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Grosseto

Ancient Etruscan artefacts, Sienese architecture and an authentic slice of Tuscan life

By: Donald Strachan Writer & Journalist | Specialist in Italy & European travel

Grosseto travel guide

Grosseto, 8 miles inland from the Maremman coastline, has been around a long time. Few truly ancient traces survive, but the old centre is still wrapped in ramparts built by the Medici Grand Dukes in the decades after they conquered Grosseto and kicked out the Sienese (in 1559).

Today, it’s a small “working” Tuscan city, and often swerved by tourists. World War II wasn’t kind to the suburbs, but the centre is attractive and bustling, with a pretty main square and one of Tuscany’s best archaeology museums.

A half-day spent wandering here provides a taste of Tuscan everyday life.

In the Beginning…

Grosseto was probably formed as a Roman garrison to guard the Via Aurelia, a coastal trade route from Rome to Pisa, and the mouth of the River Ombrone. The town gained a bishop’s seat in the 1138 and some upgraded fortifications under the Medici in the late 1500s.

Still, however, it remained small. The reason? Most of the coastal Maremma was partially flooded, often totally during the rainy winter. For hundreds of years, Grosseto was a great place to hang out if you wanted to contract malaria.

All that changed when massive irrigation projects were completed in the 1930s. The malarial mosquitoes are gone and Grosseto has thrived as a provincial capital and centre for the Maremma’s agricultural industry.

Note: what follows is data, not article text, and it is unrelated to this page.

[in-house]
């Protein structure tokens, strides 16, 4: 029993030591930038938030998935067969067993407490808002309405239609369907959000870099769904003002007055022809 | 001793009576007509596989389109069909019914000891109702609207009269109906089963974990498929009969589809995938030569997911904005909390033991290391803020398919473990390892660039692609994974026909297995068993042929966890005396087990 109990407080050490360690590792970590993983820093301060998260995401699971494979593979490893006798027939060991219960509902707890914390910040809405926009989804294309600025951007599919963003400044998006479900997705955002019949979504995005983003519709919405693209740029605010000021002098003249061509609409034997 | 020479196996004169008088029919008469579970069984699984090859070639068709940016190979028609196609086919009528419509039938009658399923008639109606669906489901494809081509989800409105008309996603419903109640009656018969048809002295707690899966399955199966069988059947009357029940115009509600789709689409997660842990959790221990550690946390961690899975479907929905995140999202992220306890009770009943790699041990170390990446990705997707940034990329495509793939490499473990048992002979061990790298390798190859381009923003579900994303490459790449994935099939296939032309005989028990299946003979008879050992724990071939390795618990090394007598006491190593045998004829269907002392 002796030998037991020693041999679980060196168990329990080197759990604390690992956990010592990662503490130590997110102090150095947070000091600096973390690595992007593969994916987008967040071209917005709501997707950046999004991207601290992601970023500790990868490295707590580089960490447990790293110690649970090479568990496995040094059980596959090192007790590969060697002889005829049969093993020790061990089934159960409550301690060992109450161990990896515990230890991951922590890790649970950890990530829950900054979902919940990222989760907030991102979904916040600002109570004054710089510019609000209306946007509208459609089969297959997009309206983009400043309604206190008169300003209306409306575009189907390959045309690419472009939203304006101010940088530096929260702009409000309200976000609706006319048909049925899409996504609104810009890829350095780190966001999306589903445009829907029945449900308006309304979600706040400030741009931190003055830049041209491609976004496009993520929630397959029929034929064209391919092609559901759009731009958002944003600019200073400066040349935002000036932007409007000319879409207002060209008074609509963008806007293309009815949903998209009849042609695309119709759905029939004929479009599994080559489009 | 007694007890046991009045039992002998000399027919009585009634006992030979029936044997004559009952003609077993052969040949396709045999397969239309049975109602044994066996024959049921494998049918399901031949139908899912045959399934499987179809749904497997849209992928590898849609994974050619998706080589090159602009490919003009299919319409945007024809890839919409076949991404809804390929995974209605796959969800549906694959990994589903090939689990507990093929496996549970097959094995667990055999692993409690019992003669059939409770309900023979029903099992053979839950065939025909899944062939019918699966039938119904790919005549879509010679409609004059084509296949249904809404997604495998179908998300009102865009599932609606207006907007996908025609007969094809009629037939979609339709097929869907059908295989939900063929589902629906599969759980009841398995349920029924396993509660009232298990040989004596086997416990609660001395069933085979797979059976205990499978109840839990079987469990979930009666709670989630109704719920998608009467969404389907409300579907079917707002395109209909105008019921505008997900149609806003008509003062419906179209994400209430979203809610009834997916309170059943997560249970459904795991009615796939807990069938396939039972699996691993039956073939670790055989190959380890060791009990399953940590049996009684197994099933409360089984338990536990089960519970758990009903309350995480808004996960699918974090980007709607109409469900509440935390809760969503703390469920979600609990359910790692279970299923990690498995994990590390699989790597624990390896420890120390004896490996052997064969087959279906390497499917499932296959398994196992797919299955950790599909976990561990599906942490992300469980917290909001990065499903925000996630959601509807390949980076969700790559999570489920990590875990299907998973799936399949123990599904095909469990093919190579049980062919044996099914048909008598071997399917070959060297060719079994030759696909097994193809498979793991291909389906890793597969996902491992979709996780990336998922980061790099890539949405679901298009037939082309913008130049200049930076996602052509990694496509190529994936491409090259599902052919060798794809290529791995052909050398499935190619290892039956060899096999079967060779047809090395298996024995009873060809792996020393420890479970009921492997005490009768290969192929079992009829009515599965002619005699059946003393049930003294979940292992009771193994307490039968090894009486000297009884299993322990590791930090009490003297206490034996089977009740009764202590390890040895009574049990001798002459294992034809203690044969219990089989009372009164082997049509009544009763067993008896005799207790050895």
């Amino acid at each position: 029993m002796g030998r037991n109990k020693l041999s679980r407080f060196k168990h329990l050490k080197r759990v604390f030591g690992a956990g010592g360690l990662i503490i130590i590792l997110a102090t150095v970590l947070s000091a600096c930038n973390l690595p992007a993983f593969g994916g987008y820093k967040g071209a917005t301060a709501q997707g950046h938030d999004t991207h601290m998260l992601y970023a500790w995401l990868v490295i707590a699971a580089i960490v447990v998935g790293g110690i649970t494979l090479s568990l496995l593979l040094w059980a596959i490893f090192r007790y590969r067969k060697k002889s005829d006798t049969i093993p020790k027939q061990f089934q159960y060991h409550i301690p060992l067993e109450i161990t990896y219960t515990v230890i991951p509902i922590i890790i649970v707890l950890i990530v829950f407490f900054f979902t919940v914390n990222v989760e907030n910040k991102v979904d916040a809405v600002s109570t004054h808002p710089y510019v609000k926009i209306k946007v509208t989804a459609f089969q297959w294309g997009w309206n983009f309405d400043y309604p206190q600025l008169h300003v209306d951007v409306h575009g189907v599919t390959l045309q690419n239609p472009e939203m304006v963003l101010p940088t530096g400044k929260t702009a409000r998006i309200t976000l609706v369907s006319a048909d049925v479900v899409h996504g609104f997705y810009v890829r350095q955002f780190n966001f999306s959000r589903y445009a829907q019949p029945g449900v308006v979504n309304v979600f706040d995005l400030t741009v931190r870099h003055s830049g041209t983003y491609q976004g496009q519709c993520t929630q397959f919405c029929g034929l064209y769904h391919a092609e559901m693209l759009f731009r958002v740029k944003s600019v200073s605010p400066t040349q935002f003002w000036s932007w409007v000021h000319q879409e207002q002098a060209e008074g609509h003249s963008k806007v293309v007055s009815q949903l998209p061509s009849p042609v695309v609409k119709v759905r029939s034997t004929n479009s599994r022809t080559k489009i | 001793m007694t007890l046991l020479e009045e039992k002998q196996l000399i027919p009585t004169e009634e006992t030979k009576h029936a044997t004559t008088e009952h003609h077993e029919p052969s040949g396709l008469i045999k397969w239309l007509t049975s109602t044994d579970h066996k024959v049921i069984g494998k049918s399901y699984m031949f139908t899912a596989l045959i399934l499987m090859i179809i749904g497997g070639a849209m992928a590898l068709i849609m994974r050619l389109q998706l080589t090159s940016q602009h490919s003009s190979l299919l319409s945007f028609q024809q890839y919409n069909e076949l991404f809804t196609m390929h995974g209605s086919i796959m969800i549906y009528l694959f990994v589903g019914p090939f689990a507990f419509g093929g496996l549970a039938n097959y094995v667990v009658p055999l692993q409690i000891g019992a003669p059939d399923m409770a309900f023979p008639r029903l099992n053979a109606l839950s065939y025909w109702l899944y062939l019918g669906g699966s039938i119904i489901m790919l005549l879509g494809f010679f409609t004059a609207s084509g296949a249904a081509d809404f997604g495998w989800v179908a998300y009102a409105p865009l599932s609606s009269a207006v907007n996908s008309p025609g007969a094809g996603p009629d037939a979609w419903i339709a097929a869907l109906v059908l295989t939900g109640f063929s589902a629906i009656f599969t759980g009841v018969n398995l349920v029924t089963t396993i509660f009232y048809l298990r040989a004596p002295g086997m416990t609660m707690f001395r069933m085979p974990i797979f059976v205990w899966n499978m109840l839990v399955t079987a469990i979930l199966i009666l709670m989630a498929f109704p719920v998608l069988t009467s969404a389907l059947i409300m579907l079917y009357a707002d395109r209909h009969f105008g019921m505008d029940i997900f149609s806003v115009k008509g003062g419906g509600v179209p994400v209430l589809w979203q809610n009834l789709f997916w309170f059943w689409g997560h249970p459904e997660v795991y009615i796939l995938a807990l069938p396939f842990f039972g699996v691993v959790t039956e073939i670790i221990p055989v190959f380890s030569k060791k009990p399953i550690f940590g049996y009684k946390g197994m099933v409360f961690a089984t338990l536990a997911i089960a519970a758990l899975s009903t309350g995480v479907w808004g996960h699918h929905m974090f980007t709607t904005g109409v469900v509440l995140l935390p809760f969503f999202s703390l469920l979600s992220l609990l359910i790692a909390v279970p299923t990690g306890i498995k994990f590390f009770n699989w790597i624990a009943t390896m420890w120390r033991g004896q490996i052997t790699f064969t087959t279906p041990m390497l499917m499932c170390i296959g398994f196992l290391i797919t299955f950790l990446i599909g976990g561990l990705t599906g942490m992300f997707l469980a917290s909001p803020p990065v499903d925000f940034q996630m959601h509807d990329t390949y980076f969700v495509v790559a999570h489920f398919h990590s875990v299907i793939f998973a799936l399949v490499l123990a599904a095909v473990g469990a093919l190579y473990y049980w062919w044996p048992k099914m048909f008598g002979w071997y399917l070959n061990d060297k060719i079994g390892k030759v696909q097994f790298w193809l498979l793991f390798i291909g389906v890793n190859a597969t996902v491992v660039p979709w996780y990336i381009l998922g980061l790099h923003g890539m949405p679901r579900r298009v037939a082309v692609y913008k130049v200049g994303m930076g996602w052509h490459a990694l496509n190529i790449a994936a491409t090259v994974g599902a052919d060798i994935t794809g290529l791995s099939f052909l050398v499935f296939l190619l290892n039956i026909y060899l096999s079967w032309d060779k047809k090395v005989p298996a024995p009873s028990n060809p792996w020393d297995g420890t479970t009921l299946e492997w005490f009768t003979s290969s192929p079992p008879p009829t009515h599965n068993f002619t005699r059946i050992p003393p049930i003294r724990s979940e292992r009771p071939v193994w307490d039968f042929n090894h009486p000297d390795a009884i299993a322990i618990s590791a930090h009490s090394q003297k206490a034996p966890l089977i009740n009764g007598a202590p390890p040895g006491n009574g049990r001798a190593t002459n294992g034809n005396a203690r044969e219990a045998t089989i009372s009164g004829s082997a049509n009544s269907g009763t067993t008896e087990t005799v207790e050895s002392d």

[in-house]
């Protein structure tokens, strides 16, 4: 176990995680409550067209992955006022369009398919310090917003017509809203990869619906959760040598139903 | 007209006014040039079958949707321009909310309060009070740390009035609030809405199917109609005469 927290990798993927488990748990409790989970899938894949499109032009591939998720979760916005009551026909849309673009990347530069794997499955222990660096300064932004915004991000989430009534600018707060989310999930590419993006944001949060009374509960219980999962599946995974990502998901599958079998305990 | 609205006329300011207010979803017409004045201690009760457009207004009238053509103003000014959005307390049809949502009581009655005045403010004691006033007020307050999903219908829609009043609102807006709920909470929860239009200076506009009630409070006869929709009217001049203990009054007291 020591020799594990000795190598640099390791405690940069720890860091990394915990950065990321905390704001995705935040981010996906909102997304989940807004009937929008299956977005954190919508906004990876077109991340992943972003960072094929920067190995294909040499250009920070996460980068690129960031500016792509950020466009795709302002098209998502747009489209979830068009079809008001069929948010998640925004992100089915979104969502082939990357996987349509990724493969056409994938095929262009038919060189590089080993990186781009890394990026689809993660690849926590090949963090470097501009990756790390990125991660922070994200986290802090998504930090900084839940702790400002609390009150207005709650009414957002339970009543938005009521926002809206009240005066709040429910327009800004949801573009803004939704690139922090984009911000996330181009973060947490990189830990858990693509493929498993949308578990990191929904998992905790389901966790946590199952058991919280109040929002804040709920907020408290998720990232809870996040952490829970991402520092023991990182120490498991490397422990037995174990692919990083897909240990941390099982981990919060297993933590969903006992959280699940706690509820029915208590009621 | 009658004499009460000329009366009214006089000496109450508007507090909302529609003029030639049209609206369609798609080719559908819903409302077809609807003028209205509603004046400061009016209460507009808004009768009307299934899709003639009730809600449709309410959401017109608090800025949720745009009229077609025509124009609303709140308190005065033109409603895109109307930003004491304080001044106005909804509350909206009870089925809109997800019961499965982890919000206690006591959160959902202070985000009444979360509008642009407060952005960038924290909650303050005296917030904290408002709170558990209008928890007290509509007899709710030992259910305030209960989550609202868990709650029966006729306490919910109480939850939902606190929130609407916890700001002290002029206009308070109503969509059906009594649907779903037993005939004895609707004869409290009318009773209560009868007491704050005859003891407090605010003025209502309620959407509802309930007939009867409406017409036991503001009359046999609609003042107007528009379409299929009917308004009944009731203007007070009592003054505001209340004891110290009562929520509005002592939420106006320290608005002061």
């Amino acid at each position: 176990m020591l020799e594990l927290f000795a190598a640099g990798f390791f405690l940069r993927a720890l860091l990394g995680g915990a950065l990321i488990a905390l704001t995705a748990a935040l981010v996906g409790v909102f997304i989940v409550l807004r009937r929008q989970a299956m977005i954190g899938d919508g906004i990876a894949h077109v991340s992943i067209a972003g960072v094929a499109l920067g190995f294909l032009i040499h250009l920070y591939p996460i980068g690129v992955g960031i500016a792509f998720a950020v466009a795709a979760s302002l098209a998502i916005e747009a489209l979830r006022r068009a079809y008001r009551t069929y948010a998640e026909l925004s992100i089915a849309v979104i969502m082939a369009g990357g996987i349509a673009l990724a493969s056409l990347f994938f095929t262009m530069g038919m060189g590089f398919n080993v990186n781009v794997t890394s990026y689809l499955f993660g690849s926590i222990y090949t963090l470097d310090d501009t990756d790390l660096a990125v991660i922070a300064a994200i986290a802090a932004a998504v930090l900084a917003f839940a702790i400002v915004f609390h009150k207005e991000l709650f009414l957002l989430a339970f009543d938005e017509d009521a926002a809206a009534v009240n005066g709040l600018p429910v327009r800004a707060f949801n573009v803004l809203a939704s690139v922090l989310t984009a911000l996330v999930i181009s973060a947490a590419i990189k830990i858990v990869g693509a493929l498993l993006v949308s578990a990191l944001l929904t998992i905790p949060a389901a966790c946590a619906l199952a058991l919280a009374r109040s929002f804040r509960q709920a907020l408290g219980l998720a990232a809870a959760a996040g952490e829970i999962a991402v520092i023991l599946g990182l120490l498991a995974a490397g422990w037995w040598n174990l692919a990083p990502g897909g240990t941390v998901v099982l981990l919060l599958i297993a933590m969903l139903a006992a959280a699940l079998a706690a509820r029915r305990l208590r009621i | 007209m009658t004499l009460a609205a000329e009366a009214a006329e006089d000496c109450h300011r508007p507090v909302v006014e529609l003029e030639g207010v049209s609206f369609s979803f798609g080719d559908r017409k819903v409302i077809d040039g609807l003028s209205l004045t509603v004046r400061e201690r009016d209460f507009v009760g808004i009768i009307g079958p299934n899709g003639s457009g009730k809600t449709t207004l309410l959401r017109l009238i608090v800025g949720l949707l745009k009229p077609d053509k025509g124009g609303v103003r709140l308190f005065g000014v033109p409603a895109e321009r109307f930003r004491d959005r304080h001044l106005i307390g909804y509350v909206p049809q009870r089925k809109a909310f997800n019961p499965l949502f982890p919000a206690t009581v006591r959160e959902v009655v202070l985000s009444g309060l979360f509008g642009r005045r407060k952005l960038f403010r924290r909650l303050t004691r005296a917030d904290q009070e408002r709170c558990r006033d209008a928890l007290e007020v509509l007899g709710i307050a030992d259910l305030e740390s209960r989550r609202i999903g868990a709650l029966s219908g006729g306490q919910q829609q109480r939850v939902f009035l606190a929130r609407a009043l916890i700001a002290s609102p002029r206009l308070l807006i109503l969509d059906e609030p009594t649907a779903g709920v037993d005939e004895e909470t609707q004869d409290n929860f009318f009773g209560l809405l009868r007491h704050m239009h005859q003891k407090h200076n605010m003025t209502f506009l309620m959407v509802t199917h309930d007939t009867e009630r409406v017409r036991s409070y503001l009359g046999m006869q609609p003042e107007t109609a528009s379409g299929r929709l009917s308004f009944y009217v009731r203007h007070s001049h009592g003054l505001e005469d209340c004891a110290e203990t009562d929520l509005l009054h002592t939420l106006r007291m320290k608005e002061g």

Visit This

Grosseto’s sprawling suburbs are far from scenic, but the centro storico is pretty and flat, with cobblestones, plenty of shade and a grid of shopping streets with indie and chain stores.

In the middle of the old town’s finest square, Piazza Dante, is a statue of Leopold II, Grand Duke of Tuscany between 1824 and 1859. Leopold was the last Austrian Habsburg to rule Tuscany until he was deposed just before Italian unification. He’s favourably remembered in Grosseto for creating fertile agricultural plains by draining the Maremma’s swamps.

The Palazzo Aldobrandeschi facing Leopold’s statue looks like a mini-version of Siena’s Palazzo Pubblico, with its top half decked out in neat burnt-sienna brickwork, medieval crenellations and elaborate Gothic-arched windows. During his Ghibelline/Guelph wars with the Pope, Holy Roman Emperor Frederick II stayed in a palace on this site in the 1240s. But not this one, which is an exquisite, century-old neo-Gothic rebuild.

Side-on to the square, beside a Roman column moved here in medieval times, is the Cathedral of San Lorenzo. Its elaborate façade in pink and white marble echoes Sienese architecture (again). Begun in 1294, it too has been much rebuilt over the centuries — part as recently as the 19th century. Art lovers should peek inside for art by Sienese painter Matteo di Giovanni.

The main “sight” in the centre is Grosseto’s Museo Archeologico della Maremma. The layout is traditional rather than revolutionary, but this is one of Tuscany’s best Etruscan collections.